CHAKMi OS CaiTTA&ONG HTT.T, T24CTS. 323
When these vowels commence a word, the non-initial forms are attached to the
tetter *JQ a as a kind of scaffolding for the support of the sound, exactly as alif is
used in Arabic. We thus obtain the following forms :—
*», ^j? °JJ **»
•^.Stm dm 5*5, fttofGcrZ**™
Note, however, that the initial form of ai is (S DO* not .
Sometimes vowels take special forms when initial. Thus we have for initial * in
£ VJ itefoA«ra, rejoicing, instead of sy^\ VJ. ;por initial f, we sometimes have
5 as in £jp O **>&> I. instead of C 0 . Sometimes the form or is used,
attached to a preceding consonant, as in £ ty**~£ *>&&*, much. In the latter case
may be omitted, as in fl^} for Q ^* ^nflt> having S0116" Sixni"
larly CO^f^y stands for <?fcw*i, not af»a*.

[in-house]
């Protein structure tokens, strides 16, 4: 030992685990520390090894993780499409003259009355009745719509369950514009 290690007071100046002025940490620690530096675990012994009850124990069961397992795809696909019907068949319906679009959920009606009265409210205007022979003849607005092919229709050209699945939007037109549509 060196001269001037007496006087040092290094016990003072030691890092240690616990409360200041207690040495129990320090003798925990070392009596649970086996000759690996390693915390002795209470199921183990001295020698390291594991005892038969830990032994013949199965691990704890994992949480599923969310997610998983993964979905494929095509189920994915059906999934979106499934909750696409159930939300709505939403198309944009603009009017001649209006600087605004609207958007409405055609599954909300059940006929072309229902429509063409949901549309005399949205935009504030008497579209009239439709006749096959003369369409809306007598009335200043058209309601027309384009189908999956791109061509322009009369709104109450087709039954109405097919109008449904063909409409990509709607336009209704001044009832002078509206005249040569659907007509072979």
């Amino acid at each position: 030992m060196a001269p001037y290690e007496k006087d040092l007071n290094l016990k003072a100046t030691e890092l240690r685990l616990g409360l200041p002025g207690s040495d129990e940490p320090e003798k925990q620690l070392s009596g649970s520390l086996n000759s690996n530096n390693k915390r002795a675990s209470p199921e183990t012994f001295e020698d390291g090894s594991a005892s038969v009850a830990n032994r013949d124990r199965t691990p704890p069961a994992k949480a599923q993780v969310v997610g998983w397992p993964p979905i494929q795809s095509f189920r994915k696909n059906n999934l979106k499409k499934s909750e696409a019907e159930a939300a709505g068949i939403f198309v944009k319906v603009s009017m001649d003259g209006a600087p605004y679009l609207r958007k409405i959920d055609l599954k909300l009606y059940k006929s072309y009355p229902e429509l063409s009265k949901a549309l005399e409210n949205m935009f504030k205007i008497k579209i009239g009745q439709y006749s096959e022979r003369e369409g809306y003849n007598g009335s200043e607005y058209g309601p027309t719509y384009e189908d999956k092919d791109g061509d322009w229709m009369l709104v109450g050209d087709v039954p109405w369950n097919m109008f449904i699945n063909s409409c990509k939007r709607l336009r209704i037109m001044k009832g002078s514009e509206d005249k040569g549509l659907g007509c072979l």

The sign *— is also used to denote the doubling of a letter as inQO *V^r O3> T
in the field ; 2r i^ whchwa, rejoicing.
When the letter Y^* y& is compounded with a consonant, it takes the form J
as in OQJ *y5* anyone, In similar circumstances, ^y r&9 takes the form V_p
in gjj ^p Ctt wwM* ft minister. Other compound consonants present no diffi-
The letter ch is often pronounced as *, and when this is the case, it is so trans-
literated. Thus<£ t?%iJ &* not beck.
It is not necessary to give a detailed account of Chakma Grammar, which closely
resembles that of Chittagong. The following remarks will suffice:—<•
Cerebral letters are regularly converted to dentals. Numerous examples will be
found in the specimens. We may quote, ddU for ddki, having called ; then for then,
a leg; anudi for anguthl, a ring; ghadaki, a matchmaker, for ghataki; and so on.